Bad Mistakes, I've Made A Few (Part I)

Posted: 05.11.06 in Blogging

I was thinking last night about the wrong decisions I have been making.

It started while at school. I was 16 and I was choosing my subjects to take at A Level. I was dead-set on becoming a doctor. I was doing well in the subjects required – namely the sciences – and I believed I would enjoy it. The Careers service sent me to a Doctor’s surgery for work experience. It was a waste of time. When the practice manager had something planned for me, I was mostly shadowing the doctors at the surgery. Otherwise I was left to my own devices. I tried to make myself useful, so all that I could do with no objection from the owners was filing. I did not learn anything other than all patients’ records had to be stored in fire-proof containers by law.

I had been looking at University prospectuses already by this time, and all of them wanted Chemistry, and usually another science-based subject. Other than that, it was my own free choice. So I chose Chemistry, Double Mathematics (which is Mathematics and Further Mathematics) and French.

The Careers Advisor at the school then hunted me down while doing my work experience, and he told me that I must do Biology. It transpired that I need not have done Biology, but I was keen to follow his recommendations, as undoubtedly he has more experience in Careers advice than I. It was unfortunate and a little disheartening that I could not take French at A Level: I had already spent my “school prize” money on a book on French verb conjugations.

I don’t think I had ever been encouraged to become a doctor. Everyone was keen to enforce the negatives, and there were many. I did not need to research the process, as it was fed to me ever since I uttered “when I grow up I want to become a doctor”:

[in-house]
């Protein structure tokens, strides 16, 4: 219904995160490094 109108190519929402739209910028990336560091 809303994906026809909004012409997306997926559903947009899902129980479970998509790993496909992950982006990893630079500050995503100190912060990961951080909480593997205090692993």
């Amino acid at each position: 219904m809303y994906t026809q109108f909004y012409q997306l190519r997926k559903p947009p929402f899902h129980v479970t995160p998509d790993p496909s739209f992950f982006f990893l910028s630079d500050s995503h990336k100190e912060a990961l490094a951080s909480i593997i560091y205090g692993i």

• “It’ll be seven years before you start earning money…”
  • “When you qualify, you’ll be spending most of your time working – sometimes in 36 hour shifts…”
  • “Wouldn’t like to think of all that debt you’ll be in by the time you qualify…”
  • “Doctors get very little time for themselves. They don’t often get holidays. Even when they do get time off, they are usually on-call…”
  • “If you marry, it is likely you will marry another doctor, and there is a very high percentage of divorce rates…”
  • “Doctors often suffer from high blood pressure and stress, and there is a high proportion of suicides amongst doctors…”

The latter two came from my Careers Advisor. Three months into the A Level courses, I decided against Medicine, and opted for Mathematics.

Advertisements
Comments
  1. weiran says:

    Woah, firstly very bold theme you’ve got here!

    Secondly, what made you choose Maths over Medicine?

  2. Steve says:

    Firstly, I was feeling bold at the time… I tried making a chocolate theme before, but it looked horrible.

    Secondly, I enjoyed Maths, and I was good at it. If I had gone ahead with Medicine, I would have been going head-first into a tunnel of which I had been told is not a very nice tunnel to go through. Seemed an easy decision in the end. Don’t know whether it’s the right one…

Leave a Reply

Fill in your details below or click an icon to log in:

WordPress.com Logo

You are commenting using your WordPress.com account. Log Out / Change )

Twitter picture

You are commenting using your Twitter account. Log Out / Change )

Facebook photo

You are commenting using your Facebook account. Log Out / Change )

Google+ photo

You are commenting using your Google+ account. Log Out / Change )

Connecting to %s